The fourteenth-century Chronica Monasterii de Melsa ('Chronicle of Meaux Abbey') relates that, constantly embattled by the sea:
“…the inundations of the sea and of the Humber had destroyed to the foundations the chapel of Ravenserodd, built in honour of the Blessed Virgin Mary, so that the corpses and bones of the dead there horribly appeared, and the same inundations daily threatened the destruction of the said town.”
The sea, of course, won the battle and Ravenserodd was finally engulfed and destroyed in the mid-1300s. From that time onwards, Spurn’s only permanent human inhabitants were the hardy lifeboat crews and their families, and those who manned the lighthouses. Now that they have gone, and a huge tidal surge in December 2013 left a washover area that is inundated by high tides, making the road down its length impassable except by the 4x4 ‘Safari’ vehicles of the Yorkshire Wildlife Trust, it is a wilderness once again.
Standing at the end of Spurn, even on a fine day, it’s easy to experience Larkin’s ‘unfenced existence’ at the edge of the world. If you are brave enough to be there in a storm, you may imagine yourself in the fifth circle of Hell itself.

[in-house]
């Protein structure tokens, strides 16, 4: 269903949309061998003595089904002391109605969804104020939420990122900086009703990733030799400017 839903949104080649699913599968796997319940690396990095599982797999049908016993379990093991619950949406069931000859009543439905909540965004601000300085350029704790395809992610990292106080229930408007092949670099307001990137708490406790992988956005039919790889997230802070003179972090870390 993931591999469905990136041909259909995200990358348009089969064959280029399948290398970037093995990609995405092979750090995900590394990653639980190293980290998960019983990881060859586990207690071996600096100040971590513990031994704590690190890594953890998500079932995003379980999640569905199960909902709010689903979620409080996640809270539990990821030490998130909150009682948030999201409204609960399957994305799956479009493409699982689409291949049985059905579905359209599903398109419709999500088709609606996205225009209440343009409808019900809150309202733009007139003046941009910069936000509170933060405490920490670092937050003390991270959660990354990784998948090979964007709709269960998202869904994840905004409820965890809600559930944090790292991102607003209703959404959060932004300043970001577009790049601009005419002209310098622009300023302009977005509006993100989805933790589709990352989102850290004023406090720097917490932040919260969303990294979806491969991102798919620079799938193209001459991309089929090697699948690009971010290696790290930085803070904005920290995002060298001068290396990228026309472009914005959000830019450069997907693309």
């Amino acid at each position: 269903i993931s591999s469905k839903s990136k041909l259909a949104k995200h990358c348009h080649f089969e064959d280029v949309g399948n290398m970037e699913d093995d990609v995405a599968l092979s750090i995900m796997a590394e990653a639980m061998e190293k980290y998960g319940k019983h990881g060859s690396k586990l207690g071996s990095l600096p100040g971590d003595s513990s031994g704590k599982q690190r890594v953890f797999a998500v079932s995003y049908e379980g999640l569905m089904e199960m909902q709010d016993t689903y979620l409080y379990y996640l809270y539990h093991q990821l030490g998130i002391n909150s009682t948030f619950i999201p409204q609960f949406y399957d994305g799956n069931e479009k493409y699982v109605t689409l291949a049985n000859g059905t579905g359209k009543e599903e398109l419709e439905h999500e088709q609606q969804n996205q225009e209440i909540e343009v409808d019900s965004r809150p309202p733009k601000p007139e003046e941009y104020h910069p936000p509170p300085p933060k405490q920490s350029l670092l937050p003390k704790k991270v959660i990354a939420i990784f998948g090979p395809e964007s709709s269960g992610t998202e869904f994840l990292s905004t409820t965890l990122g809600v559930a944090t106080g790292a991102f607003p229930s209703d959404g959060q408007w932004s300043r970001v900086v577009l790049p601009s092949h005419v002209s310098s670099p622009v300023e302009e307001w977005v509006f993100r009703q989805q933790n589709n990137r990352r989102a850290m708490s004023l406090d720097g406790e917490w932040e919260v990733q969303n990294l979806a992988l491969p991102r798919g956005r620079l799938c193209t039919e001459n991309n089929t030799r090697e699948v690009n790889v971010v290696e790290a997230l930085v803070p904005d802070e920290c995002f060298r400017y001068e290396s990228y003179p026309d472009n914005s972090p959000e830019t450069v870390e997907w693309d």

This poem is my abiding impression of Spurn, written – perhaps prophetically – before the surge of 2013.
Firstly, it’s the wind;
an earworm that burrows
deep into the brain.
Here, where the hook of land
catches the relentless tide
and sea collides with shingle,
it’s the wind,
scouring from the east,
that, even above the regular roar
of incessant, crashing waves,
is what remains in memory
a lifetime after leaving.
And in the wind,
sung to the beat of the sea
and shrieking through sharp grasses,
there will always be
here on the raven’s beak
the raven’s tongue no longer speaks
broken in the swirling creek
washed and buried fathoms deep
though memories will never sleep
few for ravens ever weep
this land was never for the weak
all weaknesses the sea will seek
the proud inherit not the meek
not the meek not the meek
The name defines the place.
Being strong by ever changing,
Spurn rejects the weak,
showing there is strength in change
and permanence is weakness
when wind and sea and time
conspire against the land -
a salutary reminder
that this land was never made
for weakling man